Posts Tagged ‘happiness’

Happy Talk

Monday, August 2nd, 2010

Study finds that serious conversation makes people happier than small talk.  Forget small talk.  A study has found that people who spend more time discussing serious matters and the meaning of life are happier than those who talk about trivial matters like the weather. Matthias Mehl, a psychologist at the University of Arizona, says “We found this so interesting, because it could have gone the other way – it could have been ‘Don’t worry, be happy’ – as long as you surf on the shallow level of life you’re happy, and if you go into the existential depths you’ll be unhappy.”

Dr. Mehl’s study doesn’t prove any cause-and-effect connection between the tone of conversation and personal happiness.  He plans to study this further and will request that people have more substantive conversations and less small talk and measure those results.  Published in the journal Psychological Science, Mehl’s study involved 32 male and 47 female college students who wore electronically activated recorders with microphones to tape 30-second bits of conversation every 12 ½ minutes for four days, creating “an acoustic diary of their day.”  The happiest person in the study was found to have substantive conversations 45.9 percent of the time; the least happy person studied spent only 21.8 percent of his time in substantive conversation

“By engaging in meaningful conversations, we manage to impose meaning on an otherwise pretty chaotic world,” Dr. Mehl said.  “And interpersonally, as you find this meaning, you bond with your interactive partner, and we know that interpersonal connection and integration is a core fundamental foundation of happiness.”

Don’t Worry, Be Happy.

Thursday, March 4th, 2010

A study has found that happier people are healthier, have fewer heart attacks and strokes.Happy people tend to have fewer heart attacks and strokes, evidence that a positive attitude is heart-healthy, according to a study conducted by Columbia University Medical Center. Researchers tracked 1,739 healthy Canadian adults living in Nova Scotia to determine if positive personality traits such as happiness, contentment and enthusiasm impact risk for heart disease.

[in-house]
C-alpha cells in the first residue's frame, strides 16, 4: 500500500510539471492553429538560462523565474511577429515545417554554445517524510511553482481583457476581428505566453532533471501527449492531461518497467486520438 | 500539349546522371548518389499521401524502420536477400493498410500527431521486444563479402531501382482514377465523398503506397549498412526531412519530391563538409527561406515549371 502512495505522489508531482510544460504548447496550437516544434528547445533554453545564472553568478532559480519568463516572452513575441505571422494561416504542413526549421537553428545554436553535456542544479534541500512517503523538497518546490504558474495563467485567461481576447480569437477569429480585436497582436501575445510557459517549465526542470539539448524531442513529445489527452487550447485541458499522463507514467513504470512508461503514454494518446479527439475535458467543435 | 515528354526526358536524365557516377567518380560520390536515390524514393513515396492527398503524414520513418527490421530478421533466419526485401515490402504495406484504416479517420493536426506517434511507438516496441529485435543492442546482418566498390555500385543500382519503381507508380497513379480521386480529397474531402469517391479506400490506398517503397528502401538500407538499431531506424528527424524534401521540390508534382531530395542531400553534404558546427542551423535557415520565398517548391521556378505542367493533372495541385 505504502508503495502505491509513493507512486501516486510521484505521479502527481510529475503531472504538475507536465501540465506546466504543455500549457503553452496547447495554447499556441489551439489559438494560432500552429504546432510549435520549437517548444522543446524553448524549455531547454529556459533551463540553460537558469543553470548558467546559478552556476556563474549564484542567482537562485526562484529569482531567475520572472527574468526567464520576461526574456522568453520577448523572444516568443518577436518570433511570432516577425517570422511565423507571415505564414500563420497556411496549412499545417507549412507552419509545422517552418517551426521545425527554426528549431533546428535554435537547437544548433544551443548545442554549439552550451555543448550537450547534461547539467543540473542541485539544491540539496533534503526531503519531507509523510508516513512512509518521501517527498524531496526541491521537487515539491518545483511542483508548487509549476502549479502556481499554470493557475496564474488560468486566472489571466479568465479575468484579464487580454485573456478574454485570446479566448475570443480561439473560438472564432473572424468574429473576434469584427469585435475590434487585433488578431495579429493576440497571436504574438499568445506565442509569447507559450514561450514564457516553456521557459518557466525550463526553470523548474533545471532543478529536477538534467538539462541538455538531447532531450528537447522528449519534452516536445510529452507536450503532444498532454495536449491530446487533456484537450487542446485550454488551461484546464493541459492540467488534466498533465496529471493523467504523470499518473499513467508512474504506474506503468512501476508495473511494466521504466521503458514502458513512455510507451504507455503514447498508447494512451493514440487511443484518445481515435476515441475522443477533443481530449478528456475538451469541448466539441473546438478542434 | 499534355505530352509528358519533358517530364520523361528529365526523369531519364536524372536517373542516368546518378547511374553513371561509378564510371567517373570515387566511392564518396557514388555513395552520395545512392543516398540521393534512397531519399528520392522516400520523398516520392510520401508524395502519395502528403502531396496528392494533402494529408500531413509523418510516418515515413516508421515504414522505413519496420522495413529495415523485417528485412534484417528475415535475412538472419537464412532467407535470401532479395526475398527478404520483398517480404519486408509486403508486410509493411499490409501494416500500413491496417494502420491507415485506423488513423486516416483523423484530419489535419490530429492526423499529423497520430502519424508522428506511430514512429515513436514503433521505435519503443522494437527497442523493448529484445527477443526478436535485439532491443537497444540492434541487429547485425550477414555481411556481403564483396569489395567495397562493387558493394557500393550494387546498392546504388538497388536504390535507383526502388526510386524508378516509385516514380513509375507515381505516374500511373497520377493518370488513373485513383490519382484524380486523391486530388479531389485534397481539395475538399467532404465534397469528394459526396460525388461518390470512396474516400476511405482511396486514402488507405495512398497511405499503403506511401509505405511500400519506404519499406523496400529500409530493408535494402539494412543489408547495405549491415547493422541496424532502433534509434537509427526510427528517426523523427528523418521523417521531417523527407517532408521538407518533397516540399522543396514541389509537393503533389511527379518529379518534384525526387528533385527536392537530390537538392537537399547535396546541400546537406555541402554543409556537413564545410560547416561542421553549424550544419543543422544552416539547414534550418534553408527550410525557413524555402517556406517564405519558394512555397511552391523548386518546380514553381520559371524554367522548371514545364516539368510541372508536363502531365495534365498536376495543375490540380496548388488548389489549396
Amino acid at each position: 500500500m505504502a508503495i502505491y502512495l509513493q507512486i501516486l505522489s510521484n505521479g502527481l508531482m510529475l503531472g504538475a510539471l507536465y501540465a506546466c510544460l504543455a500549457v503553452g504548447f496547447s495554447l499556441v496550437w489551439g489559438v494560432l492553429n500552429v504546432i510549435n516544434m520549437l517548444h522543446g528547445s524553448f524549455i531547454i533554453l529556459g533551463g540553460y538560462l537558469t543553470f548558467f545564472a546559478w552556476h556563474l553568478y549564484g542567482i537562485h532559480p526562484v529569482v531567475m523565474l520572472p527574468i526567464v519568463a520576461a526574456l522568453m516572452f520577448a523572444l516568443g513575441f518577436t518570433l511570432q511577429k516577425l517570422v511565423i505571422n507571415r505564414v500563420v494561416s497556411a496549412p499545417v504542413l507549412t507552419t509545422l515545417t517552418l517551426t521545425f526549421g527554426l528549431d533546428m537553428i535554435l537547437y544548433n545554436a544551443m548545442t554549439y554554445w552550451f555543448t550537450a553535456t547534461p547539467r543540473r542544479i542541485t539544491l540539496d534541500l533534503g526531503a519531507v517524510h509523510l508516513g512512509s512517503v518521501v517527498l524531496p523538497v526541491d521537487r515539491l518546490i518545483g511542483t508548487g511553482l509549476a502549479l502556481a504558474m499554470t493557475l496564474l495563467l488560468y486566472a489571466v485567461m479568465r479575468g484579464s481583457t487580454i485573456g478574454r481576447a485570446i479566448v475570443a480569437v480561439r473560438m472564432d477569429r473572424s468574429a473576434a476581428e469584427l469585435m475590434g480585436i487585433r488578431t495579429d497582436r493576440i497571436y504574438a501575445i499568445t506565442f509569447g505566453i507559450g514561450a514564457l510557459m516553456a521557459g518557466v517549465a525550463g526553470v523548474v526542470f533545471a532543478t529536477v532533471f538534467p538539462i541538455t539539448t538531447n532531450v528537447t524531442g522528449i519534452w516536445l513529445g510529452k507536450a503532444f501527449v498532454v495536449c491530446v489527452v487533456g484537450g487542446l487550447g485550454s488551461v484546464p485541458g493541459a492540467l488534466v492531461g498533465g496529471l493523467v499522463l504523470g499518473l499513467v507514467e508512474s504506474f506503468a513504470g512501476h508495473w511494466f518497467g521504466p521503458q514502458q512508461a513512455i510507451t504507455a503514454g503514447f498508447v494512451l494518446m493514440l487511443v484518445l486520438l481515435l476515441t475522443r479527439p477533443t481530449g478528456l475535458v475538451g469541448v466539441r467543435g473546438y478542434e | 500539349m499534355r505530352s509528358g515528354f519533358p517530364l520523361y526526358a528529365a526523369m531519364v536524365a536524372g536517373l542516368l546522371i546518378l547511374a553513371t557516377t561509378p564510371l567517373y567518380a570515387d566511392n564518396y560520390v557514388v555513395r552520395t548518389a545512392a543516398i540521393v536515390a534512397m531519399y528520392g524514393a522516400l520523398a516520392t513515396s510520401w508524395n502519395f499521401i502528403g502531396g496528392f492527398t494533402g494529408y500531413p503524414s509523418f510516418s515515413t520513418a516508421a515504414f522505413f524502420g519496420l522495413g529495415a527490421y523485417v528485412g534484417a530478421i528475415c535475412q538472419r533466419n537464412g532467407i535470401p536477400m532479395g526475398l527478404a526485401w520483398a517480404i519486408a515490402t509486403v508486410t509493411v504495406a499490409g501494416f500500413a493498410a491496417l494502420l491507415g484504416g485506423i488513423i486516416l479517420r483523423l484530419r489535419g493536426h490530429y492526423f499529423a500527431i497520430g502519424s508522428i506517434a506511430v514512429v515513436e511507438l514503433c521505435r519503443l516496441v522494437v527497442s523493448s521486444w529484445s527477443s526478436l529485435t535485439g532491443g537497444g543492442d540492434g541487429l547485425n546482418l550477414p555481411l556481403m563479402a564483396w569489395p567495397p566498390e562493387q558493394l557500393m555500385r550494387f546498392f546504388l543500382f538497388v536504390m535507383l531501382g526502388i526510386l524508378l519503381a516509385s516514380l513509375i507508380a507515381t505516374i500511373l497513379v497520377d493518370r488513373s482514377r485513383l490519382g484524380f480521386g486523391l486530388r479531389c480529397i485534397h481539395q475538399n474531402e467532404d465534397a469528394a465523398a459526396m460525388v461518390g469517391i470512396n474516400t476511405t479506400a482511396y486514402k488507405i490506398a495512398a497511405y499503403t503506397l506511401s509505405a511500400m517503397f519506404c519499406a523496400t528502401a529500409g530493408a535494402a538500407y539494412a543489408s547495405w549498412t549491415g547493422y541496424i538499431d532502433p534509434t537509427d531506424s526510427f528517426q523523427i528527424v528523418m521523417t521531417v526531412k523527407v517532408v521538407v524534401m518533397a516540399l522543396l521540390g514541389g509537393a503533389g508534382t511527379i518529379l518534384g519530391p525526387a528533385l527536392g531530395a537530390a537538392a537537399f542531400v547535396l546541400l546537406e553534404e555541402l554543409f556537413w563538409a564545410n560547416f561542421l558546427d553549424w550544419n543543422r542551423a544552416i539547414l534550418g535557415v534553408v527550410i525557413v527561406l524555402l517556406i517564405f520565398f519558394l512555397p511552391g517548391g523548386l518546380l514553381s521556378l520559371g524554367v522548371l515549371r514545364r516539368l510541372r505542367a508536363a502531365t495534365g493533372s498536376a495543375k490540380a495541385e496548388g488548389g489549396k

Prior to the study, researchers determined the participants’ degree of negative emotions such as depression, hostility and anxiety.  They also measured positive emotions, including joy, happiness and excitement.  Although naturally happy people do experience depression and other negative emotions at times, lead researcher Karina W. Davidson, PhD, recognizes that this is usually caused by a certain situation and is transient.  “We know from previous studies that negative emotion is predictive of heart disease,” Davidson said.  “We wanted to find out if positive affect is protective.”

Taking known risk factors into account, the researchers found that the happiest people were 22 percent less likely to develop heart disease over the study’s 10 years when compared with individuals who fell in the middle of the negative-positive emotion scale.  The most negative people had the highest risk of heart disease.  According to Davidson, “It is just speculation at this point, but there are several possible explanations for how happiness may protect the heart.”

Happy people tend to have a healthier lifestyle, eat better, sleep well, smoke less and exercise more.  Another finding is that happiness may produce positive chemical changes in the body, such as a reduction in stress hormones.  Genetic influences could mean that people who are predisposed to happiness also tend to have fewer heart attacks.